CHICAGO - The Iowa Trust has sued an associate of Steven Wymer, the investment adviser charged last year with mishandling the trust's funds, alleging that he used the money to generate profits of $525,000 with a secret investment account.
The suit, filed in U.S. District Court in Colorado earlier this month, charges that Steen Ronlov, a Denver resident, participated in creating and managing a covert Iowa Trust account with Yamaichi International Inc. from August to December 1991. The account was established to trade options on U.S. Treasury securities, according to Anuradha Vaitheswaran, an Iowa assistant attorney general representing the Iowa Trust.
Mr. Ronlov and his attorney could not be reached for comment.
The suit claims that Mr. Ronlov used the trust's money for the options trading and that he and Mr. Wymer pocketed the profits. Mr. Wymer was not named because the attorney general's office determined that Mr. Ronlov was the "primary player." Ms. Vaitheswaran said.
The Iowa Trust consists of 88 communities that pooled their cash in an investment account handled by Institutional Treasury Management, an Irvine, Calif., firm that was owned by Mr. Wymer.
The suit says Mr. Ronlov and Mr. Wymer told Yamaichi that "the Iowa Trust's credit and assets stood behind the Iowa Trust secret account." Both men "essentially used the Iowa Trust name for their benefit," Ms. Vaitheswaran said.
Mr. Ronlov operated a Denver company called ITM Marketing Inc., which performed marketing duties for Institutional Treasury Management. Mr. Ronlov was actively involved in establishing the investment management relationship between the Iowa Trust and Institutional Treasury Management in January 1990, the suit says.
In December 1991. the Securities and Exchange Commission charged Institutional Treasury Management with fraud after determining that $76 million was missing from the Iowa Trust's account.
The Iowa attorney general's office had filed suit to recover the money from various banks in Colorado and California where Institutional Treasury Management had accounts. The office has so far recovered $43 million from Jefferson Bank & Trust in Lakewood, Colo.
However, a federal judge placed the funds in escrow until the bank can complete its appeal. In July, the federal appeals court in Denver granted a request by Iowa Trust attorneys to expedite the appeal of the decision, which is expected in January or February.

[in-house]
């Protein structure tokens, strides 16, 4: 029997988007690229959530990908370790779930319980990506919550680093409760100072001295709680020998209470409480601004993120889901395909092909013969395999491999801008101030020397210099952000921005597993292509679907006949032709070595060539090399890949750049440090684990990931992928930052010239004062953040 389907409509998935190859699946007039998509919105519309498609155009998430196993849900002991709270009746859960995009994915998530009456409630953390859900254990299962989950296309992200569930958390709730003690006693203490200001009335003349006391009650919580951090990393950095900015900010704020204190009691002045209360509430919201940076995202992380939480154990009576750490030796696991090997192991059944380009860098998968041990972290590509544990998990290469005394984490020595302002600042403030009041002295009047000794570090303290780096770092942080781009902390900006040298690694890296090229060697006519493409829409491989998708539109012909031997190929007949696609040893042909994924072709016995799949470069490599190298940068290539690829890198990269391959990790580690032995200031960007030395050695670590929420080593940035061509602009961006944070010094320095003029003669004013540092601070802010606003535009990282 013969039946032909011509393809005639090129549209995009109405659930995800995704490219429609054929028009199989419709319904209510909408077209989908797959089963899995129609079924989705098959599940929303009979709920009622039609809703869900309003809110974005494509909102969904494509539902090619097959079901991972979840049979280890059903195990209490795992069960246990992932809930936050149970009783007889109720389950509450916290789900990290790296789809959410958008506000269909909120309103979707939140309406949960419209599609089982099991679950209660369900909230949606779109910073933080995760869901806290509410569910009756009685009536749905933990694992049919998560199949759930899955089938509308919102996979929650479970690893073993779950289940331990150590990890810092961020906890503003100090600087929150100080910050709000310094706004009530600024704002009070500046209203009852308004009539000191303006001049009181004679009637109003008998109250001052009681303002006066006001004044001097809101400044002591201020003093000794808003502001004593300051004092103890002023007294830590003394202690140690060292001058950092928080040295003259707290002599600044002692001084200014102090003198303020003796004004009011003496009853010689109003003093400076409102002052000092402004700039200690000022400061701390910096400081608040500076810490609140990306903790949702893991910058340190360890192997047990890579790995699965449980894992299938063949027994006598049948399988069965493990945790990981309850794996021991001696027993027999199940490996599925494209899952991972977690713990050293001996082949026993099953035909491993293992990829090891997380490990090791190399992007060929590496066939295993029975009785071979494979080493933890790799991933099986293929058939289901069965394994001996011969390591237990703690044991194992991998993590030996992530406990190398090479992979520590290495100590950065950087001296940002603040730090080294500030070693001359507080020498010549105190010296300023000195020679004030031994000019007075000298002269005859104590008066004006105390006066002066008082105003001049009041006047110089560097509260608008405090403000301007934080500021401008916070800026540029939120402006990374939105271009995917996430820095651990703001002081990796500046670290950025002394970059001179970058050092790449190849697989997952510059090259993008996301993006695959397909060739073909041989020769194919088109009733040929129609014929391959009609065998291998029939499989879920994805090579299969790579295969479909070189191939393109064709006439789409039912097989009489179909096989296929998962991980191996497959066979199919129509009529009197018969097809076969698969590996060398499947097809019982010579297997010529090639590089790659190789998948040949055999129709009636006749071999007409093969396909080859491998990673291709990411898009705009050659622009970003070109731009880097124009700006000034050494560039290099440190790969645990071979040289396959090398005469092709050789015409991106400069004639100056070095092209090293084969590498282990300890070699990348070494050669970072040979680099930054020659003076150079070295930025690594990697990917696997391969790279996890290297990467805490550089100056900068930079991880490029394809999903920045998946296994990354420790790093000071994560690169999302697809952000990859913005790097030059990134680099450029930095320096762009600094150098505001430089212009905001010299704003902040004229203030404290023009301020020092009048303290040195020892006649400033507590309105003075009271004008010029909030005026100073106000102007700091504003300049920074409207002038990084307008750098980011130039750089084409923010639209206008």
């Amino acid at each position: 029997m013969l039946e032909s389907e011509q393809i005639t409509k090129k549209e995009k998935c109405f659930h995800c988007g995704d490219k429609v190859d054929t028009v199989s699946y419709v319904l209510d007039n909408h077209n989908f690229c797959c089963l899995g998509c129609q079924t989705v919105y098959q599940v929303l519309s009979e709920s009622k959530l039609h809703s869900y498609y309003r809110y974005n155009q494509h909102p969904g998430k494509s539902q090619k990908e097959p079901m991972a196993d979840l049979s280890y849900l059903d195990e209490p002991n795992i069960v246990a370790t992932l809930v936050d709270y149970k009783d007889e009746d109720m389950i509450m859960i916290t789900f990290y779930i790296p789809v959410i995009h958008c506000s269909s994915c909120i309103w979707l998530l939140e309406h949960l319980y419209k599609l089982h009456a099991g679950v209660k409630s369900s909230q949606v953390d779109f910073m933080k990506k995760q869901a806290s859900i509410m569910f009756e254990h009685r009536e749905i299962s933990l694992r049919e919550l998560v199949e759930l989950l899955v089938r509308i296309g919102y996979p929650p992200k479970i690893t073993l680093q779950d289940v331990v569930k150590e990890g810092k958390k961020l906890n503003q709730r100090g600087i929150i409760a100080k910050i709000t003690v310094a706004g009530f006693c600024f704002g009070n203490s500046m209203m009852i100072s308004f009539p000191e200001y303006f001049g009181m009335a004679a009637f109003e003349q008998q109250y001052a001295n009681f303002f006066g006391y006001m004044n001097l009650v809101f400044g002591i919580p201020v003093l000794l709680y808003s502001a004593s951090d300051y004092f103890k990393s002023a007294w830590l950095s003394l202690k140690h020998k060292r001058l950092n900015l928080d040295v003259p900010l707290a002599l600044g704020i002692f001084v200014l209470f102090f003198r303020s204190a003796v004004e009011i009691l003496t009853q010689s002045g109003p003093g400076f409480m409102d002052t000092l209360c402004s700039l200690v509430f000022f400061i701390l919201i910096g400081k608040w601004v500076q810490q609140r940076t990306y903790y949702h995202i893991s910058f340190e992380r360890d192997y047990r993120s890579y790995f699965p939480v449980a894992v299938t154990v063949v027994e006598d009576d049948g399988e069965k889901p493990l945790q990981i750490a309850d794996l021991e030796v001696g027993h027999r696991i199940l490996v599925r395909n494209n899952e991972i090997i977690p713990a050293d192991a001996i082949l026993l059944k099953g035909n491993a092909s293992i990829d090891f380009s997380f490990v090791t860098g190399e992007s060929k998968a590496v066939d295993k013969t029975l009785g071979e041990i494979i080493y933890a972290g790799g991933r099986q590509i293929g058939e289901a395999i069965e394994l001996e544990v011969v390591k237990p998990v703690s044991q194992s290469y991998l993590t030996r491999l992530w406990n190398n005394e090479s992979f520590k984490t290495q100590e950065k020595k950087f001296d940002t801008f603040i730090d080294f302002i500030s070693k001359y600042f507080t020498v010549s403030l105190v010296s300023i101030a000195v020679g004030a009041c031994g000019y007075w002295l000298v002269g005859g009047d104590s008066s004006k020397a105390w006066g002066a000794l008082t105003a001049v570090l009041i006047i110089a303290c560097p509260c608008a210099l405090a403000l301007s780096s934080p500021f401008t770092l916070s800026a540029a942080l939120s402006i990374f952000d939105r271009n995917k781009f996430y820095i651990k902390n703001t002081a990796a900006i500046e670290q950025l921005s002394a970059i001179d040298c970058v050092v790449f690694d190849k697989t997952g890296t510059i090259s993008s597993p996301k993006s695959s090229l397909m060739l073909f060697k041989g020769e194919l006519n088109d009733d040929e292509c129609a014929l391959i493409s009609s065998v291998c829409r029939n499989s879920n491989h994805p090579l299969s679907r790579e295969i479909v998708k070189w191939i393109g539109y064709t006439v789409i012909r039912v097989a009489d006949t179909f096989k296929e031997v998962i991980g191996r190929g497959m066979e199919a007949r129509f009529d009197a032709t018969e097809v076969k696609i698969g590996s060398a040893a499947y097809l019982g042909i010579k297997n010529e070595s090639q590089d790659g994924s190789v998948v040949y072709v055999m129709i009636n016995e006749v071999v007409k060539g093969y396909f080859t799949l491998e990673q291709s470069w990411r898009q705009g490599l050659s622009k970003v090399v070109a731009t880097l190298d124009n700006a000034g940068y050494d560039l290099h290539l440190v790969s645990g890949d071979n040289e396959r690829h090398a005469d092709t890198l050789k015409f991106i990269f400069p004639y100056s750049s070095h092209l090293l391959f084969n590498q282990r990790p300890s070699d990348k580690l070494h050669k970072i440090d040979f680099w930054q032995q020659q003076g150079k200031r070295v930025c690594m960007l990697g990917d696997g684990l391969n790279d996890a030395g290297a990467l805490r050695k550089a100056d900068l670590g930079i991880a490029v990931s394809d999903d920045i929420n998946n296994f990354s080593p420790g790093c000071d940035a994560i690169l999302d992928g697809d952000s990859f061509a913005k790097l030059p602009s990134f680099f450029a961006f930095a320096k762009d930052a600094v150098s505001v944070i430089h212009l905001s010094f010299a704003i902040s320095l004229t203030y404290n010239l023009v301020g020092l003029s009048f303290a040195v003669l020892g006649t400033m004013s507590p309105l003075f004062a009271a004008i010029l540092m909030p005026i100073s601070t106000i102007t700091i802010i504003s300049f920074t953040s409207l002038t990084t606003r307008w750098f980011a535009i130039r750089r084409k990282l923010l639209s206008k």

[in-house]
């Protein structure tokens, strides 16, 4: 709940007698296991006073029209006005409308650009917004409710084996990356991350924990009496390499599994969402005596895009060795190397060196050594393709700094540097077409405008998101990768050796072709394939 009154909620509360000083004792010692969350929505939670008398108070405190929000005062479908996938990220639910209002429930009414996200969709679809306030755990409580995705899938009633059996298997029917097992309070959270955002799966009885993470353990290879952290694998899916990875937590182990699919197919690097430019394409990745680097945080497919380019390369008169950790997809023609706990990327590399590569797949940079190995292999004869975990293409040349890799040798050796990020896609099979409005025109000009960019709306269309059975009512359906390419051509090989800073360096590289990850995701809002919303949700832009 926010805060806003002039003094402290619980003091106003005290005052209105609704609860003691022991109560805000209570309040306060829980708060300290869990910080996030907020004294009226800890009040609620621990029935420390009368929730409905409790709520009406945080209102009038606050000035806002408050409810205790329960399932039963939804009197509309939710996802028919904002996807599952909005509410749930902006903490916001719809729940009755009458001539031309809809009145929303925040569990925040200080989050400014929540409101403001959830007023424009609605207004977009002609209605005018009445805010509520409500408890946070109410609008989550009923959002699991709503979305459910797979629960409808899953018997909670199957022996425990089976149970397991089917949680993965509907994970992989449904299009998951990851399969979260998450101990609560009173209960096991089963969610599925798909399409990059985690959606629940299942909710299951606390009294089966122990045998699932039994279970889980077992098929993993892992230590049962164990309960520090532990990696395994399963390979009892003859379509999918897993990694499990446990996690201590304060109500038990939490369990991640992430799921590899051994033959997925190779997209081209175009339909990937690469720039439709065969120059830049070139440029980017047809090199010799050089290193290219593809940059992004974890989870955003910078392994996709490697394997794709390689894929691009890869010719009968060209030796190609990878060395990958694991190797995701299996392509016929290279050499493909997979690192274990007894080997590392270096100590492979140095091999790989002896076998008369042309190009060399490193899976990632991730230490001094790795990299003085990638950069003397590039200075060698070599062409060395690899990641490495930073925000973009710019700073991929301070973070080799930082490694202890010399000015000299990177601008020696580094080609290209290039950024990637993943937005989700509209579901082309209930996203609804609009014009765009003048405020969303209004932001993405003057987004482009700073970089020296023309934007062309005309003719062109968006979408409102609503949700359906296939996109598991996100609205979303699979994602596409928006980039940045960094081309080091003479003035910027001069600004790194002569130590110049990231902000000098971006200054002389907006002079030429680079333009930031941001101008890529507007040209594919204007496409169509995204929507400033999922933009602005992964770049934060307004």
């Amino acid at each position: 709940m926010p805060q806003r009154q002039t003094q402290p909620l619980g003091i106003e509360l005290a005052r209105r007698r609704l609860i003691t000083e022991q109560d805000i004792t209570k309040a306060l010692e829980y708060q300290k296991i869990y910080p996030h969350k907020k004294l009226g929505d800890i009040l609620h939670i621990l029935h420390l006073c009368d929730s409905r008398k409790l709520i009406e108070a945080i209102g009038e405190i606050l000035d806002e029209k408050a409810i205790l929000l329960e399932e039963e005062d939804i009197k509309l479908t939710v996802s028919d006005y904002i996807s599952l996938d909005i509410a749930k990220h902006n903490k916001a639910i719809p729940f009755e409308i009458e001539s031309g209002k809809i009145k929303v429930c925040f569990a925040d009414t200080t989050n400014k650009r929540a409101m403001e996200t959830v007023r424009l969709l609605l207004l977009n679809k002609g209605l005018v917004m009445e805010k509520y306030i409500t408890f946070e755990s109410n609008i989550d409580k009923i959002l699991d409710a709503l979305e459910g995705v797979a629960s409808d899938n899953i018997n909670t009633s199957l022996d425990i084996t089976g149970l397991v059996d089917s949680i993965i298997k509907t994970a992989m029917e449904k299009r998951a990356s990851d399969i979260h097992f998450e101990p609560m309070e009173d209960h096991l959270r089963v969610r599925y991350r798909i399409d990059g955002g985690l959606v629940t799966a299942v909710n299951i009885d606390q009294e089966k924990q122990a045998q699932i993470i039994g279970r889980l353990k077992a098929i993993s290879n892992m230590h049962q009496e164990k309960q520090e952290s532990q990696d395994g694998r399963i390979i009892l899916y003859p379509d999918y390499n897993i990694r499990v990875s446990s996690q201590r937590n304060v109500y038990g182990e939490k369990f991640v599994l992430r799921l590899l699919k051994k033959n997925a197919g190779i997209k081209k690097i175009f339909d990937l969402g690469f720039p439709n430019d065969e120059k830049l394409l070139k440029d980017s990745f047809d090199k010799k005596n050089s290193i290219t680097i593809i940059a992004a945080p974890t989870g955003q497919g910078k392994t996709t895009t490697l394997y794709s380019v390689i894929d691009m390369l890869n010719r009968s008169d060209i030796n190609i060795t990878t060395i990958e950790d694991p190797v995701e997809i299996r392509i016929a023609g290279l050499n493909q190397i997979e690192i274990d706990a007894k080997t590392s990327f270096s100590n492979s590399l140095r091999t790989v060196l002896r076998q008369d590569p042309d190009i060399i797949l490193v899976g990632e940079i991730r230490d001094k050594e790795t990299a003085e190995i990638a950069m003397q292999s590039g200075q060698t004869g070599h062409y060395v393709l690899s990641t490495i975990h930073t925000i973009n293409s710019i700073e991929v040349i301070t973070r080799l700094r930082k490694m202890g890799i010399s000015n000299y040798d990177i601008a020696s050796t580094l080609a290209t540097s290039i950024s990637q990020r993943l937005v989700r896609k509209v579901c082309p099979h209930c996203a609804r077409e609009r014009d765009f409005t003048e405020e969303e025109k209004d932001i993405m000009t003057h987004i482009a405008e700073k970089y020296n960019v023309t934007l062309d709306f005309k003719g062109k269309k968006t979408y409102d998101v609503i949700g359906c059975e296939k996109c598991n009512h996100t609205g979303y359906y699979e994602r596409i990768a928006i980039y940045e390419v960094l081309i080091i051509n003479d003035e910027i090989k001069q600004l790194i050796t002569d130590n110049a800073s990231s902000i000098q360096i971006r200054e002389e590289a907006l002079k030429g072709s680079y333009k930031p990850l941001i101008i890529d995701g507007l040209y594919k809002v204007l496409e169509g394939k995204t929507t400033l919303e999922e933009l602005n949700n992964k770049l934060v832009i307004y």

The latest suit charges Mr. Ronlov with two counts of fraud under a Securities and Exchange Act rule and two counts of "knowing participation in the breach of fiduciary duties." The last two counts were filed because of Mr. Ronlov's failure to disclose to the trust the existence of the account and its profits, Ms. Vaitheswaran said.
Though the Iowa Trust "may have lost money" on some of the options trades, Ms. Vaitheswaran said the attorney general's office is concerned only with the net profit of the account, which was $525,000.
Ms. Vaitheswaran said the exact amount of the trust funds used for the trades was not known because the account balance fluctuated from day to day.
Walter Garnsey Jr., an attorney whose firm represents the Iowa Trust in Colorado, said the profits from the trades were then funneled into a bank account at Bankers Trust of Des Moines.
Bankers Trust, which was also the trust's legitimate banker, served as a "conduit" for the flow of funds from Yamaichi to other accounts held by Mr. Wymer and Mr. Ronlov, Mr. Garnsey said.
Except for $2,000 which was left in the Bankers Trust account, Iowa Trust attorneys have identified some funds that were sent to other banks, including two in Colorado, Mr. Garnsey added. He said attorneys were still trying to determine the fate of remaining funds.
The Securities and Exchange Commission on June 11 barred Mr. Wymer from the securities business in a settlement of a lawsuit the agency filed in December. Mr. Wymer neither admitted nor denied charges in the settlement.
So far, only Marshalltown. Iowa, has been downgraded because of the Iowa Trust scandal. Moody's Investors Service demoted its bonds from to A from Aa in February.
Earlier this summer, the Iowa Finance Authority sold $12.1 million of unrated revenue bonds to tide over seven localities hit by the Iowa Trust scandal.